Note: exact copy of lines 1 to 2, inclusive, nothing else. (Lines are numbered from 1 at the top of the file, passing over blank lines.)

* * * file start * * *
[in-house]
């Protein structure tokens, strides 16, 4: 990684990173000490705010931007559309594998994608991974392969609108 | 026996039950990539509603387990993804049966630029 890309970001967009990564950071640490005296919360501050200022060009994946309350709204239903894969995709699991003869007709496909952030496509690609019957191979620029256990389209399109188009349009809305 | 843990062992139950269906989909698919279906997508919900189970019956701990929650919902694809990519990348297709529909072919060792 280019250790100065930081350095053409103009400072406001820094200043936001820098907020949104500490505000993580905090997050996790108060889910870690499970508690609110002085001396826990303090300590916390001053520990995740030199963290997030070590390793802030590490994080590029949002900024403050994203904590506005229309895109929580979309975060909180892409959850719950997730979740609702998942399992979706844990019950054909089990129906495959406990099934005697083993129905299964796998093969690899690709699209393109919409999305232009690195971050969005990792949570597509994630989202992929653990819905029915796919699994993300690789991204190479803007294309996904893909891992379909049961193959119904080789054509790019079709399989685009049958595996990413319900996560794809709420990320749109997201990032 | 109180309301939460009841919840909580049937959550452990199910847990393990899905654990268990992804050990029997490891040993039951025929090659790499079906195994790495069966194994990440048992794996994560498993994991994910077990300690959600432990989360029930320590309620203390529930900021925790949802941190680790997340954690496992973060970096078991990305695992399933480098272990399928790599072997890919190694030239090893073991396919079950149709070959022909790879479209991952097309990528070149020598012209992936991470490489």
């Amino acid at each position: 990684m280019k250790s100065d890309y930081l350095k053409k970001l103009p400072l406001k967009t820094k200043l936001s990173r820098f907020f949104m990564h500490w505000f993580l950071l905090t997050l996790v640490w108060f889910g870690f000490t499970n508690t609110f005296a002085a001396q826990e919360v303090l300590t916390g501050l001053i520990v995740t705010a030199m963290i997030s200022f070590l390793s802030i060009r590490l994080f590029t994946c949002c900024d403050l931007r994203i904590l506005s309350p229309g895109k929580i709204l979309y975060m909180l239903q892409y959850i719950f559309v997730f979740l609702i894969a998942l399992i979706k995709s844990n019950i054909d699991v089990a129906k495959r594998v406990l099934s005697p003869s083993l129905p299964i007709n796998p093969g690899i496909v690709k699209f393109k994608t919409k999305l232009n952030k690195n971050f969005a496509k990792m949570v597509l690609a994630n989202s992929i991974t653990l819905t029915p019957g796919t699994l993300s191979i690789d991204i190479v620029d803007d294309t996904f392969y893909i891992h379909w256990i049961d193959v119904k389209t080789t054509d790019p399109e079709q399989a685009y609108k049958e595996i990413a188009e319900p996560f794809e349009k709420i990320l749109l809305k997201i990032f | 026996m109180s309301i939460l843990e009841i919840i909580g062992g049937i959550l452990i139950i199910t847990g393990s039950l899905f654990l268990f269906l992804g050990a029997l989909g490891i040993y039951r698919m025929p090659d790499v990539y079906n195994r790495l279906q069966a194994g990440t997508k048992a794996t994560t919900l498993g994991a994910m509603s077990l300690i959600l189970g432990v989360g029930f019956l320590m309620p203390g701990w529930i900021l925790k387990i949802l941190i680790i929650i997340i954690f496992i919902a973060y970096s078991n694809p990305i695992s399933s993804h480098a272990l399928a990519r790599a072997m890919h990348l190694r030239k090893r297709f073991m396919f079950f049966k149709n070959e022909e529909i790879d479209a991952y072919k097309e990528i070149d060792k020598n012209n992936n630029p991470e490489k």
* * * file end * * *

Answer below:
[in-house]
């Protein structure tokens, strides 16, 4: 990684990173000490705010931007559309594998994608991974392969609108 | 026996039950990539509603387990993804049966630029 890309970001967009990564950071640490005296919360501050200022060009994946309350709204239903894969995709699991003869007709496909952030496509690609019957191979620029256990389209399109188009349009809305 | 843990062992139950269906989909698919279906997508919900189970019956701990929650919902694809990519990348297709529909072919060792 280019250790100065930081350095053409103009400072406001820094200043936001820098907020949104500490505000993580905090997050996790108060889910870690499970508690609110002085001396826990303090300590916390001053520990995740030199963290997030070590390793802030590490994080590029949002900024403050994203904590506005229309895109929580979309975060909180892409959850719950997730979740609702998942399992979706844990019950054909089990129906495959406990099934005697083993129905299964796998093969690899690709699209393109919409999305232009690195971050969005990792949570597509994630989202992929653990819905029915796919699994993300690789991204190479803007294309996904893909891992379909049961193959119904080789054509790019079709399989685009049958595996990413319900996560794809709420990320749109997201990032 | 109180309301939460009841919840909580049937959550452990199910847990393990899905654990268990992804050990029997490891040993039951025929090659790499079906195994790495069966194994990440048992794996994560498993994991994910077990300690959600432990989360029930320590309620203390529930900021925790949802941190680790997340954690496992973060970096078991990305695992399933480098272990399928790599072997890919190694030239090893073991396919079950149709070959022909790879479209991952097309990528070149020598012209992936991470490489």